Clark: the wind blew all night from the NW. Some rain, we were obliged to Drop down 3 miles to get the Chanel Suft. deep to pass up, Several Indians on the Shore viewing of us Called to us to land one of them gave 3 yels and fired his musket sending the ball skipping over the water before us, we payed no attention to him, proceeded on and Came too on the L. S. to breakfast one of those Indians Swam across to us beged for Powder, we gave him a piece of Tobacco & Set him over on a Sand bar, and Set out, Capt. Lewis and 3 men walked on Shore & crossed over to an Island Situated on the S. S. of the Current & near the Center of the river this Isld. is about 1½ miles long & nearly ½ as wide, in the Center of this Island was an old Village of the rickeries [Recorees - Arikara Indians] Called La ho catt it was Circular and walled Containing 17 lodges and it appears to have been deserted about five years, the Island Contains but little timber. we Camped on the Sand bar makeing from this Island, the day verry Cool.

Gass: We set out early; but were obliged to return to the place where we halted yesterday at 12 and to take the other side of the river; the water was so shallow and sand bars so numerous. At 9 o'clock an Indian swam across the river to see us, when we stopped for breakfast. We informed him that we were not traders, that we had seen his chief and told him all we had to say. We proceeded on, passed a creek on the south side, called Teel creek, and encamped on the upper part of an island.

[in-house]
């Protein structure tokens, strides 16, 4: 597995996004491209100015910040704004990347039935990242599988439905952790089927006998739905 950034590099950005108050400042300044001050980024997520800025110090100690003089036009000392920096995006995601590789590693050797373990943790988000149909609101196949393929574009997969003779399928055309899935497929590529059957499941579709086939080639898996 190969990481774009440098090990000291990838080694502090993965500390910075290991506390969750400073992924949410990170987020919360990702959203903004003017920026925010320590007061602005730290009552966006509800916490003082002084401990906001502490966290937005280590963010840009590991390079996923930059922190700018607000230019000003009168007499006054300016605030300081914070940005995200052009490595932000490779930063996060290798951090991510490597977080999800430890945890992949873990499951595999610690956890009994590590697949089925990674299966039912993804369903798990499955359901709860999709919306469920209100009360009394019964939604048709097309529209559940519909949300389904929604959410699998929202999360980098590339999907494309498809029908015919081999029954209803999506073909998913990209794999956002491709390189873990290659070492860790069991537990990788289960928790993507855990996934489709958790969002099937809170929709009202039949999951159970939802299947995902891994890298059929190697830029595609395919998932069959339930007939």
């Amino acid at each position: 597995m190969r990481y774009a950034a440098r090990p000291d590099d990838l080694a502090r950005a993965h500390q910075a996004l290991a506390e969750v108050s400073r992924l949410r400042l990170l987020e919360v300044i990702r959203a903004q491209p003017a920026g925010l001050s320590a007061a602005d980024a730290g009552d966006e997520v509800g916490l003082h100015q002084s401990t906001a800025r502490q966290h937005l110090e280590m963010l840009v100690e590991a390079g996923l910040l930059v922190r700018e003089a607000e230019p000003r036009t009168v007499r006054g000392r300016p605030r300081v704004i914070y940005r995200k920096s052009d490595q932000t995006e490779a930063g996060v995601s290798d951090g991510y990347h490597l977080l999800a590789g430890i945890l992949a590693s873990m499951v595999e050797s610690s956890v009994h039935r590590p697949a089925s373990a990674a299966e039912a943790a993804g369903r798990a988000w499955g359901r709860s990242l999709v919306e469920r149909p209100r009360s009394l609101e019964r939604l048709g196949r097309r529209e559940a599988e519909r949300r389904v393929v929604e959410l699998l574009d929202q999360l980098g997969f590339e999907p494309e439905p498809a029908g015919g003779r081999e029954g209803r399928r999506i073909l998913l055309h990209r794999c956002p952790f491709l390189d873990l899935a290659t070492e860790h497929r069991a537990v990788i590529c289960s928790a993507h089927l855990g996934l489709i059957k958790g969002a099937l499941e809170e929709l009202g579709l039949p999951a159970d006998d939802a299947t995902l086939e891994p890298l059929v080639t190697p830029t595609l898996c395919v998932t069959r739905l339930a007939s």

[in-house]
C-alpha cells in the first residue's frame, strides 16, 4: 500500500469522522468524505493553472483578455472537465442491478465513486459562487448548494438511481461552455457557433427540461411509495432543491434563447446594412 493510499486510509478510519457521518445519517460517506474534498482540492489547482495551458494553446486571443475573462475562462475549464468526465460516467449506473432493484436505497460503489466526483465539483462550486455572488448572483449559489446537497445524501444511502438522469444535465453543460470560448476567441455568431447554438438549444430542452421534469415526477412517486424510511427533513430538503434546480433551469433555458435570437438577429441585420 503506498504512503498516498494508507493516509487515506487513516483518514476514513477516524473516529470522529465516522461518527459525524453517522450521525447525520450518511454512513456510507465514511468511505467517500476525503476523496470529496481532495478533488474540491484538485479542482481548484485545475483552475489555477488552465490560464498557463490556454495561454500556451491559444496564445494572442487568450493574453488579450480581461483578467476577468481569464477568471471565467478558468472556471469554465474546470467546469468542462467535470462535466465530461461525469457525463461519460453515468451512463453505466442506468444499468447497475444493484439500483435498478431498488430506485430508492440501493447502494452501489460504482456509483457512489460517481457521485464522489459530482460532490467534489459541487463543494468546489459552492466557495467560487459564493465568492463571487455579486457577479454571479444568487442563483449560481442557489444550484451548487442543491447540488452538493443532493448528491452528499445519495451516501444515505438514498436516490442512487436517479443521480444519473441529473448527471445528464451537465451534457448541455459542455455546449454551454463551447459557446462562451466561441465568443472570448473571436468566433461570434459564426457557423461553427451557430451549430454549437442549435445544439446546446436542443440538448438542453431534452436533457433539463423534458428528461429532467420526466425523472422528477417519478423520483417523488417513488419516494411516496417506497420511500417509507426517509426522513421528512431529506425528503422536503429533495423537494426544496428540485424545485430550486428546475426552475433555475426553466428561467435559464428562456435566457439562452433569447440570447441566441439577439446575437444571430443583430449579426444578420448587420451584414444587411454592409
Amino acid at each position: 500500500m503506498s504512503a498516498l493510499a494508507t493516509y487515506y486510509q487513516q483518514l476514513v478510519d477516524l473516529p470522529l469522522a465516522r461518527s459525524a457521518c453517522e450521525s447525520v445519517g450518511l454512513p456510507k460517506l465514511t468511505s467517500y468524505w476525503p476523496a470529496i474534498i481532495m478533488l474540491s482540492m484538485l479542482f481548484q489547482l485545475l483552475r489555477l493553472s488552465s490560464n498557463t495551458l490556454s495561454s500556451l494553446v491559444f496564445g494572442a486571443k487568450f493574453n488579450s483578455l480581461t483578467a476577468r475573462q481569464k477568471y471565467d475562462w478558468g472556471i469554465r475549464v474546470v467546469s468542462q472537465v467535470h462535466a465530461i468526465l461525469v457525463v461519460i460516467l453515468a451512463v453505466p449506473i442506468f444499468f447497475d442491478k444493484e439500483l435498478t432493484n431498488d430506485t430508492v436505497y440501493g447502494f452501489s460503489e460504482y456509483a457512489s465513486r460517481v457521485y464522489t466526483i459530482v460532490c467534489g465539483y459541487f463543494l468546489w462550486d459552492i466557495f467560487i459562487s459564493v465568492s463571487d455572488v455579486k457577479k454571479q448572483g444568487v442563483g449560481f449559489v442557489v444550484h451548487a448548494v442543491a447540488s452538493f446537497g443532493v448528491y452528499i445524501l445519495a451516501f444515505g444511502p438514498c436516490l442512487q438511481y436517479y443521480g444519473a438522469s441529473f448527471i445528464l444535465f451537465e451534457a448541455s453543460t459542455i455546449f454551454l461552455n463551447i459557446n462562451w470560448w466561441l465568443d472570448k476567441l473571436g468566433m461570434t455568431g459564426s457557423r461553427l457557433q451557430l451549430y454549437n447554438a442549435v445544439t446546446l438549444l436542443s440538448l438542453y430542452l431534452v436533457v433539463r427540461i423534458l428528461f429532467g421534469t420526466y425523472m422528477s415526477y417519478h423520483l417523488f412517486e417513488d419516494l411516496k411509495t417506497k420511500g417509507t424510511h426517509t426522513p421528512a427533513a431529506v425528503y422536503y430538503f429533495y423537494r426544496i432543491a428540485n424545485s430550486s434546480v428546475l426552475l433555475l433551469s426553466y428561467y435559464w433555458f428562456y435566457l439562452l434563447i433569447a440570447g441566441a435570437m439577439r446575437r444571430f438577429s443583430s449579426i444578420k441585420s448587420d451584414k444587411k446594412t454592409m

Lewis & Clark Map: 09/01/04 Weather Missouri River The Arikara Indians The Lewis and Clark Trail University of Nebraska

Oct 5
Clark: Frost this morning, we Set out early and proceeded on passed a Small Creek on the Left Side at 7 oclock heard Some yels proceeded on Saw 3 Indians of the Teton band, they called to us to Come on Shore, beged Some Tobacco, we answd. them as usial and proceeded on, Saw a Gang of Goats Swiming across the river out of which we killed four they were not fatt. in the evening passed a Small Island Situated Close to the L. Side,— I walked on the Isd. found it Covered with wild rye, I Shot a Buck, Saw a large gang of Goat on the hills opposit, one Buck killed, also a Prarie wolf this evening, the high Land not So high as below, river about the Same width, the Sand bars as noumerous, the earth Black and many of the Bluffs have the appearance of being on fire, we Came too and Camped on a mud bar makeing from the L. S. The evening is Calm and pleasant

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Oct 6
Clark: a cool morning wind from the North many large round Stones near the middle of the river, those Stones appear to have been washed from the hills passed a village of about 80 neet Lodges covered with earth and picketed around, those loges are Spicious of an Octagon form as close together as they can possibly be placed and appear to have been inhabited last Spring, from the Canoes of Skins Mats buckets [most likely bullboats] found in the lodges, we are of appinion they were the rickeries [Recorees - Arikara Indians]

We found Squashes of 3 Different Kinds growing in the Village, one of our men killed an Elk Close by this Village, I saw 2 wolves in persute of another which appeared to be wounded and nearly tired, we proceeded on found the river Shole we made Severl. attempts to find the main Channel between the Sand bars, and was obliged at length to Drag the boat over to Save a league which we must return to get into the deepest Channel, we have been obgd to hunt a Chanl. for Some time past the river being devided in many places in a great number of Chanels, Saw Gees, Swan, Brants, & Ducks of Different kinds on the Sand bars to day,